Development and Optimisation of an Optofluidic Nano Tweezers System for Trapping Nanometre Crystals for Synchrotron X-Ray Diffraction Experiments
With the Synchrotron community facing an increasing need to analyse ever-smaller protein crystals (particularly at the Diamond Light Source VMXm, I24 and I04 beamlines); new sample loading techniques are needed to present nano-dimensional samples to the beam for X-ray diffraction experiments.
Figure 1. The I24 beamline hutch.
When dimensions are in nanometres, traditional approaches, such as mounting on micromeshes are neither feasible nor appropriate because the levels of solvent around the crystals becomes unacceptable from an X-ray signal-noise perspective, and visualization of the crystals by light microscopy becomes very challenging. Additionally, these techniques, if reconfigured to work with nano dimensional samples, only offer the potential to automate – leading to clumsy top down approaches such as robotic handling. Moderate success with visualizing these nanometre sized crystals has been achieved, by injecting a slurry of crystals past the detector with a hit rate in the region of 10% with the rest of the sample being wasted. This method also requires imaging to take place as the sample is in motion.
One approach being given serious consideration involves optical trapping. Pioneered by Arthur Ashkin, optical tweezers apply highly focused laser beams to trap and manipulate microscopic artefacts ranging from a few microns to tens of nanometres; allowing for individual cells, viruses and protein molecules to be successfully trapped.
Figure 2. The Optofluidics particle trapping process. 
The system in this project generates a trapping field by harnessing the evanescent fields which arise from the total internal reflection of a 1064nm laser carrying waveguide. The individual specimens are transported by a microfluidics channel up to the waveguide where they are trapped and manipulated into the synchrotron’s beam path as it emerges from the beamline aperture. The optofluidic system which has been selected is commercially available; however, it is only designed for traditional light microscopy experiments, posing an exciting challenge.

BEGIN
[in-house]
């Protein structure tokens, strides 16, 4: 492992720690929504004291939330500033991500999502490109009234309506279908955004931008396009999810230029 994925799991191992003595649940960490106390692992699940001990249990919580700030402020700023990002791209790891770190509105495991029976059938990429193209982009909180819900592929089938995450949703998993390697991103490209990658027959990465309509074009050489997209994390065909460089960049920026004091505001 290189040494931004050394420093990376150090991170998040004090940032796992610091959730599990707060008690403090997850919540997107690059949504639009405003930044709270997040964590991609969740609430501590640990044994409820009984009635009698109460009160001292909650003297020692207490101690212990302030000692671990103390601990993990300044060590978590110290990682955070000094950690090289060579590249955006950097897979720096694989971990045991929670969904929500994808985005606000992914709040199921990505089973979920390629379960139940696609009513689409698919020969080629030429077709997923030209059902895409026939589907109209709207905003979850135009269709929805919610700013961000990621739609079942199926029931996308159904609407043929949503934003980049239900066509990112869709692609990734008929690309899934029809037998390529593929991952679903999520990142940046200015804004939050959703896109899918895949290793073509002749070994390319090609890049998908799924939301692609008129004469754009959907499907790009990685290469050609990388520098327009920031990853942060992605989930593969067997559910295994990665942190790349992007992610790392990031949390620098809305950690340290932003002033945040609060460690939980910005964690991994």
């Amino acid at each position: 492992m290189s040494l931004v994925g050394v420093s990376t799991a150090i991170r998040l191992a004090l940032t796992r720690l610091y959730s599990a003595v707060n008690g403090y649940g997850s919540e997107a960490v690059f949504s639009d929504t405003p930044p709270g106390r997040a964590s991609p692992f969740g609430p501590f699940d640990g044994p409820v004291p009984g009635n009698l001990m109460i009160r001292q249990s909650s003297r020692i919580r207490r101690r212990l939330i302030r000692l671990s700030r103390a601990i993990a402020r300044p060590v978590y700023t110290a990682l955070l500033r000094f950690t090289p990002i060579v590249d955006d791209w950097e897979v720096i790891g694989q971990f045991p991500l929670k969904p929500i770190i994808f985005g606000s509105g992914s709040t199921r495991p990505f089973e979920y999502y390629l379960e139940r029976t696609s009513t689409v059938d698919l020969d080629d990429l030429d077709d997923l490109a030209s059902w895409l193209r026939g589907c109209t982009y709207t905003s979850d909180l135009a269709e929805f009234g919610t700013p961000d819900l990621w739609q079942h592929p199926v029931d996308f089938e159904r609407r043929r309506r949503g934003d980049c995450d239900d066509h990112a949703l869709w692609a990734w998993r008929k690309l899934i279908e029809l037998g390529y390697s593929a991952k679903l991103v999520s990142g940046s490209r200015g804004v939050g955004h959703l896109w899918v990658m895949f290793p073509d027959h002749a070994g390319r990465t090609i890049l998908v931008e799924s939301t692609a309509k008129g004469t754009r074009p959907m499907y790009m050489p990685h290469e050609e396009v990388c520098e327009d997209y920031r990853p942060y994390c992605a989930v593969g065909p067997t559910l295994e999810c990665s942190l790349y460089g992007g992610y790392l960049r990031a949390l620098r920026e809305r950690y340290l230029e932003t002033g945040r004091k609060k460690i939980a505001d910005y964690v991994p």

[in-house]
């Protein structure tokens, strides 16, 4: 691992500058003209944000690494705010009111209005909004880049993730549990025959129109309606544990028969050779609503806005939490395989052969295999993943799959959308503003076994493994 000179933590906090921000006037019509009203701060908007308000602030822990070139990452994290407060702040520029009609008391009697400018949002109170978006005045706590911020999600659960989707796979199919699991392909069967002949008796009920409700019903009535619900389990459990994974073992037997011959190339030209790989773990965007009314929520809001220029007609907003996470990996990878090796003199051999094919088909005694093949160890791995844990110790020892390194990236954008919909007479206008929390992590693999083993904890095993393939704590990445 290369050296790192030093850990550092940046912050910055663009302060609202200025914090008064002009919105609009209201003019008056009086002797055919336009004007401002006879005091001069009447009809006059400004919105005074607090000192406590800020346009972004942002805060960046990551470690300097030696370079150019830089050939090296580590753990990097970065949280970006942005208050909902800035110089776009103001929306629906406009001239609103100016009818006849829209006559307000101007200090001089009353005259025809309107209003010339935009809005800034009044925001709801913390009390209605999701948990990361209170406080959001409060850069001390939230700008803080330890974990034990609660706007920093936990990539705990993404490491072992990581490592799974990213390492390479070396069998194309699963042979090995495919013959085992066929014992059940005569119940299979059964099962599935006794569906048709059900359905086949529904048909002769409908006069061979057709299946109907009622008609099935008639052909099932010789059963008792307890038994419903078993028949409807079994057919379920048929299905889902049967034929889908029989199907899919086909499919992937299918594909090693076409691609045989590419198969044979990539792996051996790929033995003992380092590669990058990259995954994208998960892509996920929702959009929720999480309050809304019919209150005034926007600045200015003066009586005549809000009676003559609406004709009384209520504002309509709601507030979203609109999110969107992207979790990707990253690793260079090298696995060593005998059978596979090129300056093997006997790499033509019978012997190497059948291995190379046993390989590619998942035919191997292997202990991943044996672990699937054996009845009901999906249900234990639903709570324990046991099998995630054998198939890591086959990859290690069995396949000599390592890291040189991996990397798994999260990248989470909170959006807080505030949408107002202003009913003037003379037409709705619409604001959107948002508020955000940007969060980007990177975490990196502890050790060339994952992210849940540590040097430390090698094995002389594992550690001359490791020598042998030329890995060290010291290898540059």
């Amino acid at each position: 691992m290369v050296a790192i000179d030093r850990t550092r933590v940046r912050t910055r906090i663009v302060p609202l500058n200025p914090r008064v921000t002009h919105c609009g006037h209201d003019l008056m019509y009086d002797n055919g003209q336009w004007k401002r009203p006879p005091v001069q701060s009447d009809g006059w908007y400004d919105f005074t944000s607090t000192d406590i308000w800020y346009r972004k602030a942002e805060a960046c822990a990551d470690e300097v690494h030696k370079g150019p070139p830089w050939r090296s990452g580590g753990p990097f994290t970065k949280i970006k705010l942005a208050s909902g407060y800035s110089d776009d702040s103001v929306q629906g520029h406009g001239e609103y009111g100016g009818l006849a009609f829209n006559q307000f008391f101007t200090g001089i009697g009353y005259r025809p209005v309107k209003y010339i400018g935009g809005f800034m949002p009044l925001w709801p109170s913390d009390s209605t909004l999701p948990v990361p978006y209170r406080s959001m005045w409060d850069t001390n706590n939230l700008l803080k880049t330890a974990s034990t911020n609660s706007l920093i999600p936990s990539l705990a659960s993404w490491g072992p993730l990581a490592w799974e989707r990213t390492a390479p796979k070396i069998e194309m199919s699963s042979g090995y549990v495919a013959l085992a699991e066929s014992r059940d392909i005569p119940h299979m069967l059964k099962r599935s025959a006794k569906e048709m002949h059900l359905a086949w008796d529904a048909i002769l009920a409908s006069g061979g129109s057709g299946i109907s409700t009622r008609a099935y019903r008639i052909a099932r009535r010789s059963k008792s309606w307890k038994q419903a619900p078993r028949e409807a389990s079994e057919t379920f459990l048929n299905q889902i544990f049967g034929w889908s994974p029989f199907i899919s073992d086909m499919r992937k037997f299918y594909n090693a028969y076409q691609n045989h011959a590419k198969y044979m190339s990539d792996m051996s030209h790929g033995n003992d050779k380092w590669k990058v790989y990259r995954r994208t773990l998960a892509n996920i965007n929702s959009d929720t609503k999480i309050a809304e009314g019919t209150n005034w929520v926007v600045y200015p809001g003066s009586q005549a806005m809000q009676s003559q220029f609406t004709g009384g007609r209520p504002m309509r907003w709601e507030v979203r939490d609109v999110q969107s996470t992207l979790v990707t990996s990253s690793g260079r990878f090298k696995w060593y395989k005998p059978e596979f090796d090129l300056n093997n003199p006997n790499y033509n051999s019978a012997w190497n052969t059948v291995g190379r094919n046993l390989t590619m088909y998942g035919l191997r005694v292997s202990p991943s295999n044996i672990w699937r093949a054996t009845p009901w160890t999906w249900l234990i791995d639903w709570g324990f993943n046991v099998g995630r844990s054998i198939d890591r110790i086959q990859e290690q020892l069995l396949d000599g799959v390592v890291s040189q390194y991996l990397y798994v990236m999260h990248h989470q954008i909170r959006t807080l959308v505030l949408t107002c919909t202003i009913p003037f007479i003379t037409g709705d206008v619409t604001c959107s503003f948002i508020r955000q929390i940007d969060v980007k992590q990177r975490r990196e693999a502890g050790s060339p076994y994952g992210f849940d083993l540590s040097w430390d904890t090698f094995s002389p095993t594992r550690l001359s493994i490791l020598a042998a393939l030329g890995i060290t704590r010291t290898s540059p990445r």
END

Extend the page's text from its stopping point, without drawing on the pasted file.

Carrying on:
Figure 3. Diagram representing the optofluidic chip architecture.
The results of this project aim is to implement a novel bottom-up approach, to substantially increase the precision of sample loading process, improve the speed and quality of measurement and to also reduce the amount of sample wastage – all goals which will lead to a reduction analysis of cost and time.
Figure 4. Photograph of 3 separate 400nm particles which have been successfully trapped above the waveguide. 
 Optofluidics;Accessible on: http://www.opfluid.com/
 P. Docker, D. Axford, M. Prince, B. Cordovez, J. Kay, D. Stuart, G. Evans; “The Development of an Automated Nano Sampling Handling System for Nanometre Protein Crystallography Experiments”,
Diamond light Source, Harwell, OX11 0DE, UK; Research Gate; Jul 29, 2015; Accessible on:http://www.researchgate.net/publication/280551202_The_Development_of_an_Automated_Nano_Sampling_Handling_System_for_Nanometre_Protein_Crystallography_Experiments